The last issue I had was with the soft start.  My initial impression was that the soft start just wasn't all that soft.  While not exhibiting loads of torque the Triton will jerk in your hand when you start it up.  I checked with Triton and all the MOF001 routers act about the same.  Maybe I've become spoiled as I no longer own any routers without soft start. I can't compare to those without the feature but in this case the amount of torque seemed to warrant some comparison testing with other electronically controlled routers.  I lined up my Festool OF1400, Milwaukee 5616, Triton TRC001 and the Triton MOF001.  I repeatedly started each router at low and high speed and tried to gauge, albeit subjectively, the startup torque.  It was of no surprise to me that the MOF001 exhibited the greatest startup torque, however what was surprising was that is was only slightly greater than the Milwaukee.  I alternated between the Milwaukee and the Triton over and over again.  The difference was so small and in my opinion inconsequential that after performing this testing I have to assert that the performance of the Triton's soft start is virtually on par with that of the Milwaukee.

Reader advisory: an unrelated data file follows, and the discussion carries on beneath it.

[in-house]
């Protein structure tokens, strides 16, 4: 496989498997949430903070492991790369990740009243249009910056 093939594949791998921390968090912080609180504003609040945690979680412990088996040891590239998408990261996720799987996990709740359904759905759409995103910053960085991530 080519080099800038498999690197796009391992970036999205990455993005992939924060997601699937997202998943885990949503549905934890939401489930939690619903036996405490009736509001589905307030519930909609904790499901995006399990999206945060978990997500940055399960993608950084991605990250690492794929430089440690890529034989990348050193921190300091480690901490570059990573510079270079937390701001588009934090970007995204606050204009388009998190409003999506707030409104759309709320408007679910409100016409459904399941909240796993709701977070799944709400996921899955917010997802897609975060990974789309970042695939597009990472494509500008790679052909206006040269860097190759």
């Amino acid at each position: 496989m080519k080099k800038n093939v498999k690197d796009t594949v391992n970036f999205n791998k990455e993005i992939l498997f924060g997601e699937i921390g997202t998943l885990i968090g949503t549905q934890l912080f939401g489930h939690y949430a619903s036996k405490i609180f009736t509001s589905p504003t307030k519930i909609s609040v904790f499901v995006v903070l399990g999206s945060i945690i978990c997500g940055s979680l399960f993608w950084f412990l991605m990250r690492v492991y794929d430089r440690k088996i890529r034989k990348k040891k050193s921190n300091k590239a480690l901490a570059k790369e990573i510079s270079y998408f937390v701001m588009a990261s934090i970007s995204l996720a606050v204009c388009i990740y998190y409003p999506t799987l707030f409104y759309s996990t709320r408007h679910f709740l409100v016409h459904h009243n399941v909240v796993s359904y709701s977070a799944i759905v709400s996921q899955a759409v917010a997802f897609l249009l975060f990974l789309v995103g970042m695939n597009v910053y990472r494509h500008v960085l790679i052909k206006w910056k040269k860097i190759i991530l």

Table Mounting: 

To install the router in the table you'll need a hole layout which is the same as for the PC 7518.  With the router mounted to the insert and oriented properly to suit your table, mark the insert at the indent for the crank on the router base (left).  Now over at the drill press line up the circumference of your 1/2" drill bit up with the indent you drew on the insert,  and drill (right).



 

Remount the router and install the insert into the table.  My finger points to the winder crank hole I just drilled (left).